Dale Lehman writes:

I’ve been looking at the work of the Equality of Opportunity Project and noticed that you had commented on some of their work.

Since you are somewhat familiar with the work, and since they do not respond to my queries, I thought I’d ask you about something that is bothering me. I, too, was somewhat put off by their repeated use of the word “causation.” But what really concerns me is that it appears that the work is based on taking huge samples (millions of people) and doing the analysis based on aggregations of them into deciles. Isn’t this demonstrating ecological correlation—which would be fine, except that their interpretations all involve predictive and causative statements at the individual level. In other words, they find a close relationship between various aggregate measures—such as the percentile income rank and the percent attending college—and then interpret that correlation as representing individual correlations. The individual correlations are guaranteed to be weaker than the aggregate ones, and perhaps not even in the same direction.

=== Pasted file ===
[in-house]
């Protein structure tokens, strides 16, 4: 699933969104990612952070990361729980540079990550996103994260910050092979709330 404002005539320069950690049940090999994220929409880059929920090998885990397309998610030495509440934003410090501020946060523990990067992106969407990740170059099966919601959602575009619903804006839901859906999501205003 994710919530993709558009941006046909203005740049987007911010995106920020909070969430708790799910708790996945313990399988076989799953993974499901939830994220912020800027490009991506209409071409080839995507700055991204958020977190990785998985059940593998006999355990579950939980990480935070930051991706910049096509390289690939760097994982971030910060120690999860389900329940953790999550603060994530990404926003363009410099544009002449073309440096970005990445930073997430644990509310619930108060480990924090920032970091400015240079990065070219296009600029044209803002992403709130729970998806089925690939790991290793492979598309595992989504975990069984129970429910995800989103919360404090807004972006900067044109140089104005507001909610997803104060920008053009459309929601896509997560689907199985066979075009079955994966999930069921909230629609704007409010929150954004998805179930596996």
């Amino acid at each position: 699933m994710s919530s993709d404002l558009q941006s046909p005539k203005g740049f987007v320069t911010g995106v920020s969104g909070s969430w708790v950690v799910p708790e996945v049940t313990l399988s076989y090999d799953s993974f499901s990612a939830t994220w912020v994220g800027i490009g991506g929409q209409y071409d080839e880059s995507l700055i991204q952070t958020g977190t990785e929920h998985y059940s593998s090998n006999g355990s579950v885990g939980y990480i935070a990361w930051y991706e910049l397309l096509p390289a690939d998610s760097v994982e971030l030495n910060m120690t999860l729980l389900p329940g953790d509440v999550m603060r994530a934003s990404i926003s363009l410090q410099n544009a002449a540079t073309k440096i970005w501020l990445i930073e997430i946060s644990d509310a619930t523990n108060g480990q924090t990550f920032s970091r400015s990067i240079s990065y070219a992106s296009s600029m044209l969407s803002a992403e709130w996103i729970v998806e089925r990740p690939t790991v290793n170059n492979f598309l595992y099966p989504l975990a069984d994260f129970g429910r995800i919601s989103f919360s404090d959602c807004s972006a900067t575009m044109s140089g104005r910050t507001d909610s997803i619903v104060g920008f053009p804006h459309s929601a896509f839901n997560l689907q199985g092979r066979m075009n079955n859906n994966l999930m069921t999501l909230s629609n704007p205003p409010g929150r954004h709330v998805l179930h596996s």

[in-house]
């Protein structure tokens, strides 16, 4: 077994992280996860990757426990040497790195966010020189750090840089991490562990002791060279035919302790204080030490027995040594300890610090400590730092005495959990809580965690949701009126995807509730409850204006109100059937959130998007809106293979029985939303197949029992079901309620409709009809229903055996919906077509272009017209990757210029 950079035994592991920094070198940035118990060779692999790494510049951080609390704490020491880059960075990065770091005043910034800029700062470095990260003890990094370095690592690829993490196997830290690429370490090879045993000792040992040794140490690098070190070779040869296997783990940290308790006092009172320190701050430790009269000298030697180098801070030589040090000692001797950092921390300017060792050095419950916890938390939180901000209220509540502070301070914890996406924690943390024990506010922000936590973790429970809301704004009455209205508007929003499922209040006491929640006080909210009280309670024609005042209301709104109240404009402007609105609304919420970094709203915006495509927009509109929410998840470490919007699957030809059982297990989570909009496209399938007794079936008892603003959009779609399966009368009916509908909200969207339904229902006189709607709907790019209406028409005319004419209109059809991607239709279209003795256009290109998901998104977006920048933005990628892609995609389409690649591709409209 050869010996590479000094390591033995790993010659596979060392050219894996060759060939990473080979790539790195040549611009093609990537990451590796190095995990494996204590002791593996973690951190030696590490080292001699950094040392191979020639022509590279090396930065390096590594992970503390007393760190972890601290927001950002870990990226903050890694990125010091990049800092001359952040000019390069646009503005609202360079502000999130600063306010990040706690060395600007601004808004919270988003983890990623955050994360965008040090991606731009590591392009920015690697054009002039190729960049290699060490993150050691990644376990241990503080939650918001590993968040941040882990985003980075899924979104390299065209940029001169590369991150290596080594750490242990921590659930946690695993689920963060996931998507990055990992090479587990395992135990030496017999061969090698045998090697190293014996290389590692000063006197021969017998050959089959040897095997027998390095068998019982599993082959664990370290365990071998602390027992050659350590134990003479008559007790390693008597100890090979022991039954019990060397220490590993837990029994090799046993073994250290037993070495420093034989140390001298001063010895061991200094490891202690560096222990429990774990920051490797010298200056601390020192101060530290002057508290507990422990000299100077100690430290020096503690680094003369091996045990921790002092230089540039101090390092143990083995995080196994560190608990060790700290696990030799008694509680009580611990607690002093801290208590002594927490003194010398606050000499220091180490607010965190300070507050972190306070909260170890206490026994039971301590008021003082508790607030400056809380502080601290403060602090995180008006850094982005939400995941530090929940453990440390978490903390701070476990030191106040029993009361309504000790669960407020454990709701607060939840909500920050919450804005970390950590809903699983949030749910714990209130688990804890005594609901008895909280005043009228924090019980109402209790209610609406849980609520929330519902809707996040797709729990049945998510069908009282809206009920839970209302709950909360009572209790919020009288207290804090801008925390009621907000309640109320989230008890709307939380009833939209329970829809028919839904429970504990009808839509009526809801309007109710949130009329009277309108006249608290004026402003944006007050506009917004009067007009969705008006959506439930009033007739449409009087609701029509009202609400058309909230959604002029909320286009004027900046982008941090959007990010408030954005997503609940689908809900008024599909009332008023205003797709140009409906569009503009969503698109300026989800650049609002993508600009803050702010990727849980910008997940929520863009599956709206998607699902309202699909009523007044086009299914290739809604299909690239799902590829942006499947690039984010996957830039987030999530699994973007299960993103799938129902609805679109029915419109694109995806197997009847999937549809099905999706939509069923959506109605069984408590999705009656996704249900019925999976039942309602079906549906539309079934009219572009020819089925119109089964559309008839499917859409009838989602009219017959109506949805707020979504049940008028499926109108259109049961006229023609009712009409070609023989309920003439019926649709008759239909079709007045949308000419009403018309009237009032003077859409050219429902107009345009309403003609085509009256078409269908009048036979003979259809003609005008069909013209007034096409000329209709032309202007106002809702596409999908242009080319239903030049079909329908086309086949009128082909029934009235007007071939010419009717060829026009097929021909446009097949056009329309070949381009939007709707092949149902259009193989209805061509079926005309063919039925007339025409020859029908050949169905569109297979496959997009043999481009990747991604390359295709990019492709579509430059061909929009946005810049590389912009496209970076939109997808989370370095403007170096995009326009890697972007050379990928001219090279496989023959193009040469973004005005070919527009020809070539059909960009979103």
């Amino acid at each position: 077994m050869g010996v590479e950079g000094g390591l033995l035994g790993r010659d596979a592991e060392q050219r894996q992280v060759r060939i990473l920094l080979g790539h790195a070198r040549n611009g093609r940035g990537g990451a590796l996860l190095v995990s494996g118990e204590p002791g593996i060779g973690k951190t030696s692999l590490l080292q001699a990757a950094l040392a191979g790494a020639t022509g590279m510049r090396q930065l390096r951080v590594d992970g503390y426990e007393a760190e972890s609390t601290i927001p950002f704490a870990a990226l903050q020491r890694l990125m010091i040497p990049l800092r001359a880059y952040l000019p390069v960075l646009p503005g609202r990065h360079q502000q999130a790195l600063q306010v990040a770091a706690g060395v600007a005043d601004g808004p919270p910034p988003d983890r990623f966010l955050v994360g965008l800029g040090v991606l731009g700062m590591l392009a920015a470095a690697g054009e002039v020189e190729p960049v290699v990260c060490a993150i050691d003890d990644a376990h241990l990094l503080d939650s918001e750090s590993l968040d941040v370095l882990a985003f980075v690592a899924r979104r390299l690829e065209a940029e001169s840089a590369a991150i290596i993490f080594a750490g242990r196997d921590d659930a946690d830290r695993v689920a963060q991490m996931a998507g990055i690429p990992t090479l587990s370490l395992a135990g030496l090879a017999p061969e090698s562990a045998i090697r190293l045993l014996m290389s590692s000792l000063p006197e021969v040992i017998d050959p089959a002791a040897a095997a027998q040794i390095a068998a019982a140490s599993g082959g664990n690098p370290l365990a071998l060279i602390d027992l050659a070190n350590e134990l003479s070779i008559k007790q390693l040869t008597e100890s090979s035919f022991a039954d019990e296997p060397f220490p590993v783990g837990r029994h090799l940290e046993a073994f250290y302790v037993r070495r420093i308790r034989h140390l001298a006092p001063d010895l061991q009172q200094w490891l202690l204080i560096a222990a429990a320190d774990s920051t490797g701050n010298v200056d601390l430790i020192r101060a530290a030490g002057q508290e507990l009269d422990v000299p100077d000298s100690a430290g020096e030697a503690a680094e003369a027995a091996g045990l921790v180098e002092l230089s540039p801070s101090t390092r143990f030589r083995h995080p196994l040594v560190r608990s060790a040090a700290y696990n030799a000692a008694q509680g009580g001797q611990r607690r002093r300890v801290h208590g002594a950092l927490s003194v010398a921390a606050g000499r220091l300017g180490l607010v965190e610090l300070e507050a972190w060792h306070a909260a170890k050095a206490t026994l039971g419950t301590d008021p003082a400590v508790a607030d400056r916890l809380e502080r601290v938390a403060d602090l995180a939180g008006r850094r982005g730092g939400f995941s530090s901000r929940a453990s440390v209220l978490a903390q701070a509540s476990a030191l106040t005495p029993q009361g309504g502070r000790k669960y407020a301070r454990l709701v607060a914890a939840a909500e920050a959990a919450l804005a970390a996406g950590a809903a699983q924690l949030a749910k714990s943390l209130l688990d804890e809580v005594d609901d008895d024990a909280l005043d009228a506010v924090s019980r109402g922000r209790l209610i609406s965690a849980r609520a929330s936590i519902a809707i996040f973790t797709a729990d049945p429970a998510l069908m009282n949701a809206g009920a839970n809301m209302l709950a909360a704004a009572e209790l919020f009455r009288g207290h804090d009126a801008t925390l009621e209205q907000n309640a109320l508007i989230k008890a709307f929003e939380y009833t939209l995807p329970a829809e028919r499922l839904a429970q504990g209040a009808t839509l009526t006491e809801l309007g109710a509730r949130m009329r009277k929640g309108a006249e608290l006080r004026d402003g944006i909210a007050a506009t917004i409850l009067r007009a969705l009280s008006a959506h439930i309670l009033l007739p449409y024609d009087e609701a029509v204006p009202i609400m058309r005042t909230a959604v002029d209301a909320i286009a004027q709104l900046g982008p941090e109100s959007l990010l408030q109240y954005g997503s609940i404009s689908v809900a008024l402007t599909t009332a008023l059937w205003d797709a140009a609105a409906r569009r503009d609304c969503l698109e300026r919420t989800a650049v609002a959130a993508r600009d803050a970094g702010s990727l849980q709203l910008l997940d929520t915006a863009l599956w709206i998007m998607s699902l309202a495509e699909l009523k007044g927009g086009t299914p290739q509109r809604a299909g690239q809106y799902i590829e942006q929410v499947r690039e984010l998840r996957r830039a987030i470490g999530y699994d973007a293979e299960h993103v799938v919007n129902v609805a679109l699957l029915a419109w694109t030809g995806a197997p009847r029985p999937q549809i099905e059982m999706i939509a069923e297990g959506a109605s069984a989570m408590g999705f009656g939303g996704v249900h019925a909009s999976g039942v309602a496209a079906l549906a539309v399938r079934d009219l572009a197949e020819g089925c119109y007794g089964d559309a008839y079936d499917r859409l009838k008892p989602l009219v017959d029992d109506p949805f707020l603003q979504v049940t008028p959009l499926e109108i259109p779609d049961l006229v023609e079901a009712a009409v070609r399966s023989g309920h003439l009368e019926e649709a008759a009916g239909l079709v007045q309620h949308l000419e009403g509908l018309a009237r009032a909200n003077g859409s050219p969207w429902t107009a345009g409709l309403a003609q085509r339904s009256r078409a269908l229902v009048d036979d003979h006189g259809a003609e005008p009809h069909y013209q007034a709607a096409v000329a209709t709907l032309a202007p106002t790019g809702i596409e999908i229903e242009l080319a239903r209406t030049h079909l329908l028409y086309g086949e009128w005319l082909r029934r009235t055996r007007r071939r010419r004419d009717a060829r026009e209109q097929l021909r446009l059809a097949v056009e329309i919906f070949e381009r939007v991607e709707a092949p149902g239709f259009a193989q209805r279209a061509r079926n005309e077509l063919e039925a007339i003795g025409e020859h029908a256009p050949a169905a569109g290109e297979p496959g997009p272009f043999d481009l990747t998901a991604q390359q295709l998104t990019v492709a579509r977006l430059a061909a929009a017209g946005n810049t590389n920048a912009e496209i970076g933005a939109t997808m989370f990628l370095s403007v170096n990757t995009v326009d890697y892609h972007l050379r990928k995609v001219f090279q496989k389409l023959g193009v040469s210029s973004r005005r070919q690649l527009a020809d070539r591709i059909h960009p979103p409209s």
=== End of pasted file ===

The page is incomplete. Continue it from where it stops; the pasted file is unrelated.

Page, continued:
There is significant effort in this work and it will take me a long time to understand exactly what they have done, but I thought you might be able to save me a bunch of time by telling me whether this is something worth pursuing. I would think that these researchers would be well aware of ecological correlations, but I was constantly puzzled by why their scatterplots have so few points when the sample sizes are so large. Finding a strong linear correlation between aggregate measures conveys a compelling story—but it may not be a true story.

My reply: I’m not sure. This update (which Lehman pointed me to) shows a bunch of individual-level results as well. So it reminds me of our Red State Blue State project where we used individual-level data where possible but also examined aggregate patterns.

One thing about the data as presented on fivethiryeight struck me. The graph of income at age 30 vs parental income, using percentiles, shows regression to the mean. Children whose parents had about the median income earned about the median income. For parents below the 50th percentile, their children’s earnings were in a higher percentile. For parents above the 50th percentile, children’s earnings were in a lower percentile.

That’s a clear sign of regression to the mean. It would be interesting to see if that movement continues in the next generation.